The phytochemical components of K. grandifoliola is presented in Table 1. Results obtained from the qualitative phytochemical tests carried out on the powdered sample revealed that the stem bark contained a wide array of phytochemicals these include carbohydrate, saponins, tannins, flavonoids, anthraquinones, alkaloids and specific alkaloids such as emetine (isoquinolic alkaloid) and strychnine (indole alkaloids). The absence of tropane alkaloids and brucine (indole alkaloid) was also observed. Knowing the phytochemical constituent can help one to speculate on the medicinal value of the stem bark. Flavonoids have been reported to have antibacterial and antimicrobial properties (Tsuchiya et al., 1996). Tannins have antimicrobial (Ya et al., 1988) and antioxidant properties. Crude saponin extract from Sorghum bicolor has antimicrobial activity (Seotan et al., 2006). Alkaloids have pronounced physiological effect particularly on the nervous system (Sofowora, 2008; Levetin and McMahon, 2003). The presence of these phytochemicals in the stem bark suggests that the plant is pharmacologically active, supporting the claim by traditional healers.

Table 1: Phytochemical analysis of Khaya grandifoliola stem bark

Table 2: Zone of inhibition (mm) produced by extract and standard antimicrobial agents
Cip: Ciprofloxacin, Gen: Gentamycin

The result contradicted the reported phytochemical components indicating absence of flavonoids in the stem bark of this same plant (Ibrahim et al., 2006).

The results of the antimicrobial activity of the crude extract at 0.020 g mL-1 concentration, ciprofloxacin 10 mg L-1 and gentamycin 0.010 g L-1 tested against the isolates is given in Table 2.

The crude extract showed activity against all the test isolates having a greater activity against the gram positives especially the MRSA isolates. The mean zone diameter measured for the MRSA isolates was the highest, ranging from 18.3- 21.0 mm (Fig. 1). This is of great interest, because, bacterial resistance to antibiotics is a difficult problem facing the world of medicine today. Substances that are able to significantly control the activity of resistant strains of bacteria are highly esteemed; the stem bark of Khaya grandifoliola is proving to be one of such.

Similar concentrations were not used for the crude extract and the standards, but the results are comparable because the crude extract is a mixture of pharmacologically and non-pharmacologically active components while the standards are purified antibiotics. The mean zone diameter measured for the crude extract is within a reasonable range of that measured for the standards, indicating that when further isolation and purification of the extract is carried out, increased activity most assuredly would be obtained.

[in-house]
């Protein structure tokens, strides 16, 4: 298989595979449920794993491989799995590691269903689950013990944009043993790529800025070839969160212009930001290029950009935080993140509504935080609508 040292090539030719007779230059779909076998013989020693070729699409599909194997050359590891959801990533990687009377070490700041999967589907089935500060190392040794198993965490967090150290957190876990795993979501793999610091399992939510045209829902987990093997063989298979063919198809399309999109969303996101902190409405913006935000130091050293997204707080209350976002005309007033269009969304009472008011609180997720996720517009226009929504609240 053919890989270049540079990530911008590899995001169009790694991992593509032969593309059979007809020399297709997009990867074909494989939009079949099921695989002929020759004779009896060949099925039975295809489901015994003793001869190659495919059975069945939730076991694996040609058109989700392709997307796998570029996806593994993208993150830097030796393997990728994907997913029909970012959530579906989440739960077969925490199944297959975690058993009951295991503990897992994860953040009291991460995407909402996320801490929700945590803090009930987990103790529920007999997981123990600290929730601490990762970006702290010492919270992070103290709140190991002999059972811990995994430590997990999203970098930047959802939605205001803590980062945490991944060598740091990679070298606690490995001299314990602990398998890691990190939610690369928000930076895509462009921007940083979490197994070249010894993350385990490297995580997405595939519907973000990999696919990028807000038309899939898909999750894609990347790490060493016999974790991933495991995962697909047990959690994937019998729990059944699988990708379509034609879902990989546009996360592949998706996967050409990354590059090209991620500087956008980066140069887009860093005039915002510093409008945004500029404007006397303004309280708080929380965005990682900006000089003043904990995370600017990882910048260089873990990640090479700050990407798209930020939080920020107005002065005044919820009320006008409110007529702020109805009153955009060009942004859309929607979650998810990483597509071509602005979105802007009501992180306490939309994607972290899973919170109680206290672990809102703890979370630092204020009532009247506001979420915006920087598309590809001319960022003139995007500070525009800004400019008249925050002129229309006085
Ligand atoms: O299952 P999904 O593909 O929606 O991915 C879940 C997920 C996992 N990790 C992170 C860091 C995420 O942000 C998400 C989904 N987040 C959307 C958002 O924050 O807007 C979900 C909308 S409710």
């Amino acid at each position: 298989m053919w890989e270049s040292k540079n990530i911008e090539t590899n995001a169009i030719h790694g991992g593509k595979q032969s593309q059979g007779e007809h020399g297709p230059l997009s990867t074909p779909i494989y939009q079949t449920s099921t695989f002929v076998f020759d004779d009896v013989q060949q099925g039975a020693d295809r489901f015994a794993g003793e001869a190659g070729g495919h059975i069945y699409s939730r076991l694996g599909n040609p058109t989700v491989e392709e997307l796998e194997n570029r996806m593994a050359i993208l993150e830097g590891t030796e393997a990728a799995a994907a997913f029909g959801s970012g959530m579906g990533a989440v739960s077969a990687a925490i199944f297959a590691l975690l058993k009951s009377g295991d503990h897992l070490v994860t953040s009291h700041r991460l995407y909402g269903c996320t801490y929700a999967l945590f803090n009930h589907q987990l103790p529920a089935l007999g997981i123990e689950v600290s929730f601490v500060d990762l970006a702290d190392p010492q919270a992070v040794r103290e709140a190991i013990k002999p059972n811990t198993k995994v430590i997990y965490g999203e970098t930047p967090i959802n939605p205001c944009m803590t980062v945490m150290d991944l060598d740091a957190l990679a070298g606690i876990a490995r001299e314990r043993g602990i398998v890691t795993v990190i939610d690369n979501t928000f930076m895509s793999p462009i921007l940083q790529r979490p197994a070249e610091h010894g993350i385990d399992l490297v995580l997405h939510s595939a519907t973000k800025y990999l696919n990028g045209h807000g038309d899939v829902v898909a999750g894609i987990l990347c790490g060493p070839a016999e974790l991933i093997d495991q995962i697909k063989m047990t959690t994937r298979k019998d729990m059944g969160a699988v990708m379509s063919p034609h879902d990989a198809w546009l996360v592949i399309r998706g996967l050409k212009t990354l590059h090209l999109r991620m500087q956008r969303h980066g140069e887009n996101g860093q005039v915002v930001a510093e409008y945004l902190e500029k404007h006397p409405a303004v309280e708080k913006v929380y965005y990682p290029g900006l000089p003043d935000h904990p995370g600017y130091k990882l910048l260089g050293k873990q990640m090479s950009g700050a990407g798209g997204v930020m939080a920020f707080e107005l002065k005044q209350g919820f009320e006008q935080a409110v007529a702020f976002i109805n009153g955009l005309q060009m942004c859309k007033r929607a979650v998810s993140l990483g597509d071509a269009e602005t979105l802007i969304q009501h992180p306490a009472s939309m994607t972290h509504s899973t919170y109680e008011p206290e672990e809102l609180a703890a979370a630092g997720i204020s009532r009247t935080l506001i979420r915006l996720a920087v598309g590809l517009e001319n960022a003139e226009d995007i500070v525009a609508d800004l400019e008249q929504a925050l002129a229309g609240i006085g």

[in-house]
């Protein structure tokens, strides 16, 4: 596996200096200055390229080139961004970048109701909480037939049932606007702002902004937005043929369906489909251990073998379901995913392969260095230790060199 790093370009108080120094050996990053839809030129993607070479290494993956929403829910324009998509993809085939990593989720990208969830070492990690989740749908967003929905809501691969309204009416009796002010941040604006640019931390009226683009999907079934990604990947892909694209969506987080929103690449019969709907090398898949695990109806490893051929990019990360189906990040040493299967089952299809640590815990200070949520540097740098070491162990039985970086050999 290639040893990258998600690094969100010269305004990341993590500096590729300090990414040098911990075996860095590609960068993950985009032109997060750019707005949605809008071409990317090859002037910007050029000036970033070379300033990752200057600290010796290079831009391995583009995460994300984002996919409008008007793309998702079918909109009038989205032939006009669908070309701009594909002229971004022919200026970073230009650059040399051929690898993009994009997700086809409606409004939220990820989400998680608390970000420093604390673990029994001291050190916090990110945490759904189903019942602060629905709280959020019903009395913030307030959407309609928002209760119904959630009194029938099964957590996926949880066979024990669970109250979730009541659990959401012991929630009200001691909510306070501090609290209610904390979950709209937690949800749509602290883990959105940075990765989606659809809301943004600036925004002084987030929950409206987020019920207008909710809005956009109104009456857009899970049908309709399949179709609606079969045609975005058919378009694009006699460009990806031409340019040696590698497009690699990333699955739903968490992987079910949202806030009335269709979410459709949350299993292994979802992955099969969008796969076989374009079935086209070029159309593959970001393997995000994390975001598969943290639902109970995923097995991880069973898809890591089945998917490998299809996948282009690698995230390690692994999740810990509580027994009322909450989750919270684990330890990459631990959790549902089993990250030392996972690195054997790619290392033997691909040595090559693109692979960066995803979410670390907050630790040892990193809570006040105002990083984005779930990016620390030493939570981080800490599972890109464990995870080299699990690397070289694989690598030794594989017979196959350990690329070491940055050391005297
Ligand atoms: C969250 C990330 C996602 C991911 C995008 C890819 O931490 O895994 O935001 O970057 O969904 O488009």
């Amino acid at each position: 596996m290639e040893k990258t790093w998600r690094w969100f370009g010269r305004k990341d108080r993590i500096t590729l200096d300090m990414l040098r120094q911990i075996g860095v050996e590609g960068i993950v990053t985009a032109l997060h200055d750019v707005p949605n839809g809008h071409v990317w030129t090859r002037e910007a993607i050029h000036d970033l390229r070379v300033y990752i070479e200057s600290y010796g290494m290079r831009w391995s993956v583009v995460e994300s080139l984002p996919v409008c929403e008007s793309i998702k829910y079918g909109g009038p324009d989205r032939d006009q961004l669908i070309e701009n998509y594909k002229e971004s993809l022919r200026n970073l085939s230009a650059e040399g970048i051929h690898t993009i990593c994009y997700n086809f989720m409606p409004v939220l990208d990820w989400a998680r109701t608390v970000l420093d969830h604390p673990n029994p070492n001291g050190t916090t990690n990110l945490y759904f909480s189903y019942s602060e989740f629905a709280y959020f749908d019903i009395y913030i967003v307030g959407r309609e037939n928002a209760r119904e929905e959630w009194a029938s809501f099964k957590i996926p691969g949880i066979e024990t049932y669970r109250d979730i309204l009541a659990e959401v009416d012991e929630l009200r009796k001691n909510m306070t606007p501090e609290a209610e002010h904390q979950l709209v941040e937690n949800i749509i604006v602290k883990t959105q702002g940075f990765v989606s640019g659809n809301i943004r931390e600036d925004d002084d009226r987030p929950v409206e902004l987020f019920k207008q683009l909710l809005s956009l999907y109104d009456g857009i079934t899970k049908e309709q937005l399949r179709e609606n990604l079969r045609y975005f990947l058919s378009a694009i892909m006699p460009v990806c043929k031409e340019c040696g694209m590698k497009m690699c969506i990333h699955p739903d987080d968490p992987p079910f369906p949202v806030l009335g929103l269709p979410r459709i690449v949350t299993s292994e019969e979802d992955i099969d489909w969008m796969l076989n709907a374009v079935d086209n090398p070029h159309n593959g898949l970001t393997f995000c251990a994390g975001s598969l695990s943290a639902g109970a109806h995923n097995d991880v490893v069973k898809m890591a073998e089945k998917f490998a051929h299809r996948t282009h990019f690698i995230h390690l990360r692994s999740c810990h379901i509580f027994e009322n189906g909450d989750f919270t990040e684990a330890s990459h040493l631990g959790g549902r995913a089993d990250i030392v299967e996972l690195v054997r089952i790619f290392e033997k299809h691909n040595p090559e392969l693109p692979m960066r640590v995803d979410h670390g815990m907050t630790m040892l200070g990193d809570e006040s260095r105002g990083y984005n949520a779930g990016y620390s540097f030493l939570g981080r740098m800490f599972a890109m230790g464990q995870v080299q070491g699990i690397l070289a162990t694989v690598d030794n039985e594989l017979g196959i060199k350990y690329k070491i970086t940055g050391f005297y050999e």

The Minimum Inhibitory Concentration (MIC) for all test isolates was 0.4 mg mL-1 except for B. subtilis which was 0.2 mg mL-1 (Table 3). This concentration is remarkable for a crude extract and further work should be carried out to isolate, characterize and purify the active constituents of this indigenous plant with view to determining its spectrum of activity as well as adding it to already established antimicrobial agents especially those that are active against resistant strains of bacteria.

Fig. 1: Zones of inhibition produced by extracts at the tested concentration

Table 3: Minimum Inhibitory Concentration (MIC) of K. grandifoliola stem bark extract
MRSA; Methicillin Resistant Staphylococcus aureus

The antimicrobial activity exhibited by this plant could be attributed to the phytochemicals that it contains. Of particular interest is its activity against the Methicillin Resistant Staphylococcus aureus (MRSA) isolates. This is probably due to the presence of flavonoids (Tsuchiya et al., 1996). This is an indication that the stem bark if processed could be a good first line drug for gram positive bacteria (especially the Staphylococcus specie). This result proves that the use of the stem bark of Khaya grandifoliola to cure several illnesses, especially those caused by microbes, is valid. It is expected that the results from this study would serve as background knowledge for further studies on this plant, which would result to discovering other medicinally useful properties.


An aqueous solution of the methanolic extract of the powdered stem bark of Khaya grandifoliola possesses antimicrobial potentials against both gram positive and gram negative bacteria, especially on some resistant strains of Staphylococcus. It is therefore confirmed as a useful antimicrobial agent. The powdered stem bark is rich in phytochemicals and secondary metabolites such as tannins, alkaloids, flavonoids, anthraquinones and saponins, which are probably responsible for its medicinal properties.


The researchers are greatful university of Benin for the technical assistance provided fot the research work. We appreciate the assistance of Mr. Simon Peters for the collection of the plant sample.